We can clearly see all the possible states in the FaceTime program, as well as which transitions happen between states on certain events. The events are handled based on what state they’re in, rather than being handled in isolation; e.g., it doesn’t make sense to handle END_CALL if you’re not even in a call.

Okay, so we have our task at hand — create an Add Person button and handle what happens when it is tapped:

function onTapAddPerson(person) {
// only allowed to send an event!
// send a 'TAP_ADD_PERSON' event to the service
faceTimeService.send({
type: 'TAP_ADD_PERSON',
person: person
});
}

Where’s the code for adding the person to the group chat, and establishing an audio connection with that person? Well, because of our state machine, all that logic must be handled by the running “service” or whatever you want to call it (the thing that is interpreting and running the state machine). Remember: we’re not allowed to do any logic inside event/IO handlers besides dispatching events to a service that manages state. This is because the logic of our app is determined by both state and event, not just by event, and not just by state. That service knows, at all times, what the current state is, and it can receive events and handle them appropriately.

So now let’s handle that 'TAP_ADD_PERSON' event inside the existing FaceTime state machine instead of the event handler. The first question you’ll ask yourself is:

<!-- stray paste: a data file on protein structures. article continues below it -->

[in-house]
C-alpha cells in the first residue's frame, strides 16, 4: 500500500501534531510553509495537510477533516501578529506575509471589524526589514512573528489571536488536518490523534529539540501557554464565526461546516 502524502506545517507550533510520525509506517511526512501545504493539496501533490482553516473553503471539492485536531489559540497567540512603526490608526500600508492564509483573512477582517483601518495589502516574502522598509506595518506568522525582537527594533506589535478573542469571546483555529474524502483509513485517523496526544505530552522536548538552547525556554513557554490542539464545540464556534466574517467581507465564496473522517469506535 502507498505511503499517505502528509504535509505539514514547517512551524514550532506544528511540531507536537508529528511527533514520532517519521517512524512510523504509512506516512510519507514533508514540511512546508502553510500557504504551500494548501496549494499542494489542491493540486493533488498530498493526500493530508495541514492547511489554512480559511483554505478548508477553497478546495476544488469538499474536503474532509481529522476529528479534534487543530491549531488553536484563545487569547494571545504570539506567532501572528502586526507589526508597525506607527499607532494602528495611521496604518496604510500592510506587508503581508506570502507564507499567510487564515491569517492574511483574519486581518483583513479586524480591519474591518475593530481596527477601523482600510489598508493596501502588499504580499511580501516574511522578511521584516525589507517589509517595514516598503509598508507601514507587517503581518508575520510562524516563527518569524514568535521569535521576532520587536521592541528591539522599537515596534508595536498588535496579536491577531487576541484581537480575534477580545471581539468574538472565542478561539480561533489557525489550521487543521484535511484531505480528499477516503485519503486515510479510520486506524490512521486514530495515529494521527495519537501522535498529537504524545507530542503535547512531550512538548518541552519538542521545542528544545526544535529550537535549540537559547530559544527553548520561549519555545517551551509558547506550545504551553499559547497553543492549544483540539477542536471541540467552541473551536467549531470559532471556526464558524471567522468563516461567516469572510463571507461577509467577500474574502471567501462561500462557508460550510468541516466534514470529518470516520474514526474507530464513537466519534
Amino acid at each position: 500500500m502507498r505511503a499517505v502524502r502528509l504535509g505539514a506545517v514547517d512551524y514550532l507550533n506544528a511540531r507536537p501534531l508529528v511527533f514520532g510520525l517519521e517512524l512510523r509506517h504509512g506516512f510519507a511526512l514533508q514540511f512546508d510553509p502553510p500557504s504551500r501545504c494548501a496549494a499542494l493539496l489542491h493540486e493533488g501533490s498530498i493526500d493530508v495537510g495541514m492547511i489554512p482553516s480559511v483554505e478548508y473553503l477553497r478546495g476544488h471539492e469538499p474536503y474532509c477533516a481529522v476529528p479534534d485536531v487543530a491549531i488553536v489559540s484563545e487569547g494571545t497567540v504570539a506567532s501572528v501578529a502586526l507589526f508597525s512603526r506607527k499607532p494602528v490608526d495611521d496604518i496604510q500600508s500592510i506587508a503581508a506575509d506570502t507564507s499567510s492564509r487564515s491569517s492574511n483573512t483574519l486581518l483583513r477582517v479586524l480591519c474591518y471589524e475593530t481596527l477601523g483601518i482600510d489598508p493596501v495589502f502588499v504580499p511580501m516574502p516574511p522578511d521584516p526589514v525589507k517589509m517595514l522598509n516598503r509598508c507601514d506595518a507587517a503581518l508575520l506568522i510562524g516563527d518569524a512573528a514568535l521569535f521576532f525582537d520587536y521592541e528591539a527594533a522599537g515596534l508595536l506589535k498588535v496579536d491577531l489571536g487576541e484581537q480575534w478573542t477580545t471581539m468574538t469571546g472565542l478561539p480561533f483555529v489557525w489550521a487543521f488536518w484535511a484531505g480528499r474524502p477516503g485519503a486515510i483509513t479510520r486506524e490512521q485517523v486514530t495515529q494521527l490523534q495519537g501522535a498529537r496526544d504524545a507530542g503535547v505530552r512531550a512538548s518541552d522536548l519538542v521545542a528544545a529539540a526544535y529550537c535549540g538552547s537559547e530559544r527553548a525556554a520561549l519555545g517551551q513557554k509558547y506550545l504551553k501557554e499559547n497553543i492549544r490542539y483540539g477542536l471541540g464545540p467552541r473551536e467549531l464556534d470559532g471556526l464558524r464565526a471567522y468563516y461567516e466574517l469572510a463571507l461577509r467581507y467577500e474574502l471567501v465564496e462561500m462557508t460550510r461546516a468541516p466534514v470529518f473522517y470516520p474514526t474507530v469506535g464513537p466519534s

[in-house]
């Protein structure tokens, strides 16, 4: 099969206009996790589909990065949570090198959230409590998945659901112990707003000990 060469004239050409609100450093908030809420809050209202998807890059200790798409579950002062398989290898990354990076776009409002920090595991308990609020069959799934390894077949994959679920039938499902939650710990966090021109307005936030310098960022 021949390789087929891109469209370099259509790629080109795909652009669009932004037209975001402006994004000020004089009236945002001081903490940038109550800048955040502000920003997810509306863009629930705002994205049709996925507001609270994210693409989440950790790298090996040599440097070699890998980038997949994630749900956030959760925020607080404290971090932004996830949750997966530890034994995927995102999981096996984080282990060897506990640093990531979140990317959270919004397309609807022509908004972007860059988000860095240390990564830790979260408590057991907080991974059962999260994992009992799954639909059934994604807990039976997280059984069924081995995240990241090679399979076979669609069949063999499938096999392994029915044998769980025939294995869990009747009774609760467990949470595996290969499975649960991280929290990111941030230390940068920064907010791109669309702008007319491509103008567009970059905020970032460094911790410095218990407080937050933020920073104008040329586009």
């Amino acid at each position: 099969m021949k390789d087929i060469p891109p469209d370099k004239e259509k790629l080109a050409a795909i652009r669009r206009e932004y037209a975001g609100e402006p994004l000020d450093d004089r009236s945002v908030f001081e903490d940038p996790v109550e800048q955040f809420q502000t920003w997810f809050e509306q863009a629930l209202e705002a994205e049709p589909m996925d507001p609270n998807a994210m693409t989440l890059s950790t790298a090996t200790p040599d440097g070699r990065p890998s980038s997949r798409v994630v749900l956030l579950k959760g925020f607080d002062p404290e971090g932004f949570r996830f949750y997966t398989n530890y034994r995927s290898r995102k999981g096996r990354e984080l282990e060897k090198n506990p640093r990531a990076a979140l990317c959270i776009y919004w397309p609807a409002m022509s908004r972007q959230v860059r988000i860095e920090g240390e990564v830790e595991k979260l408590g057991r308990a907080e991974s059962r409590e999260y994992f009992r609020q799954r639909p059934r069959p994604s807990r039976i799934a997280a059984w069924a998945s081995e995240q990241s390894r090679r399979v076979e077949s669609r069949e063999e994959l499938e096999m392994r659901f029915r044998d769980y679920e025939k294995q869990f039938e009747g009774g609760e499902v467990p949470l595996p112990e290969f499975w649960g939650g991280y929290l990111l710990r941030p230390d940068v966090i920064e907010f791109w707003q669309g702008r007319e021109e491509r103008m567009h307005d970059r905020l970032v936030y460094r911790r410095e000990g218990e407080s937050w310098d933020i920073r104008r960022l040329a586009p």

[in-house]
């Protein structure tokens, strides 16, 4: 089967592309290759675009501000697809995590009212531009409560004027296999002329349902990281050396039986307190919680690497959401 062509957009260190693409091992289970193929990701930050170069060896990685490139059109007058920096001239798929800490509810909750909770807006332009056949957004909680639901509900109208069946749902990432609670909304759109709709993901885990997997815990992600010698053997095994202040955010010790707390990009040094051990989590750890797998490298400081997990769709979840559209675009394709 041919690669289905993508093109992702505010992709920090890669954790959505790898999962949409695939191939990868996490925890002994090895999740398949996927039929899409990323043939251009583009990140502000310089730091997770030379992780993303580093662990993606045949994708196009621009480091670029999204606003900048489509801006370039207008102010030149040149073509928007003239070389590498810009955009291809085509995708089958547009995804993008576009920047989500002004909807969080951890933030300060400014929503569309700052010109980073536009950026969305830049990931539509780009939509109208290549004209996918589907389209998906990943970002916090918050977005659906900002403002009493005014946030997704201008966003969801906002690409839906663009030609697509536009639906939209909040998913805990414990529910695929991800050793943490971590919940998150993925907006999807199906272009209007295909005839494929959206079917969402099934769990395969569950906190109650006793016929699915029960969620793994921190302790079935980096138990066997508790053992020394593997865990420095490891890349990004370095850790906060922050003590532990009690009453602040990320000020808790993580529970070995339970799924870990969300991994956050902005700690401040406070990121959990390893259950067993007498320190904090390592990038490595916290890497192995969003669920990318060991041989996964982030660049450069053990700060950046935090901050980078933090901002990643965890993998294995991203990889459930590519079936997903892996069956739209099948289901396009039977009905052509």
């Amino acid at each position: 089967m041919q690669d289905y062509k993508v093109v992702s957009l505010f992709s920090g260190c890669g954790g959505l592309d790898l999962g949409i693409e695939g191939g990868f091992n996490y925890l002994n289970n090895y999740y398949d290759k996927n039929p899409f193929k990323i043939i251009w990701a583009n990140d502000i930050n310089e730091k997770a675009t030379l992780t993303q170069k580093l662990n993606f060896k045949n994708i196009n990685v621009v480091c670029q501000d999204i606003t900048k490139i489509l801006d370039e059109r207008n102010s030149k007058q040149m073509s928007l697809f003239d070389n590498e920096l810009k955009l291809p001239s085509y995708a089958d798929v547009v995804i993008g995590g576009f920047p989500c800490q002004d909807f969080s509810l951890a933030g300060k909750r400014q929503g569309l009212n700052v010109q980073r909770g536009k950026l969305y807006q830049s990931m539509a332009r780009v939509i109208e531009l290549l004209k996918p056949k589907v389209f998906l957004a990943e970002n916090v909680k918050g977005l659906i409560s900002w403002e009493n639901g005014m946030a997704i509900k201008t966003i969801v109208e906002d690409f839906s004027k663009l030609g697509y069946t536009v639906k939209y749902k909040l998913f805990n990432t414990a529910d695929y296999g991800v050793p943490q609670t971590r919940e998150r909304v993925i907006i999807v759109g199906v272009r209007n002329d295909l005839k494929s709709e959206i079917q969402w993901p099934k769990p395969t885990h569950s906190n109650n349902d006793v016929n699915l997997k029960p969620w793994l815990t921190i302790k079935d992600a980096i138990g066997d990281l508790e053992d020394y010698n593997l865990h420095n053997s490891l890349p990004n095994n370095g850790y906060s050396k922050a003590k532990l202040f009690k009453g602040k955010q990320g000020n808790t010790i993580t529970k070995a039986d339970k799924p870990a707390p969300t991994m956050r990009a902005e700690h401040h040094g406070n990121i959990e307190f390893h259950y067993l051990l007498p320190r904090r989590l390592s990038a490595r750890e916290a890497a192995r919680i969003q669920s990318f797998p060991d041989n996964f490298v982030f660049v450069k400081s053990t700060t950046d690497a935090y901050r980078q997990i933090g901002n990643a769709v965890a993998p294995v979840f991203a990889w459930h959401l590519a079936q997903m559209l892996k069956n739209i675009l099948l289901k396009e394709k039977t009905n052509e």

Which state is this event supposed to be handled in?

And that’s because the design of the state machine is such that you can’t just handle events arbitrarily; they must be handled within the context of the current state.

Looking through the states, you see an appropriate, obvious state: 'callActive'. You think to yourself, “well of course this event shouldn’t be handled unless we’re in an active call…”

    // ...
case "callActive":
switch (event.type) {
case 'TAP_ADD_PERSON':
// execute side-effects
addPersonToGroupChat(event.person);
establishAudioConnection(event.person);
          // stay in the same state
return state;
case "END_CALL":
return "idle";
default:
return state;
}
// ...

Guess what. You mitigated a major iOS FaceTime bug without even realizing it. Take a look at the updated state machine visualization and be proud of yourself:

You can see that it is mathematically impossible for the 'TAP_ADD_PERSON' event to be handled in any state other than 'callActive'; in other words, it’s impossible to establish an audio connection with a person unless the call is active. There is simply no transition that executes that side-effect unless you are in that state, and that is by explicit design.

The important question you asked yourself, “Which state is this event supposed to be handled in?” is an important question guided by the design of the state machine; one that you might not have asked if you were writing this program without an explicit state machine.

I often emphasize that state machines are an extremely important part of designing software. They’re fundamental to computing itself, as all computers are essentially complex networks of inter-communicating state machines. And you are creating state machines in every bit of code that you write without even realizing it. The problem is, you are creating implicit state machines, where the notion of program states and events being handled that might change those states exist, but the design of the state machines are completely scattered throughout your code-base and hidden in event handlers and if-statements and other abstractions.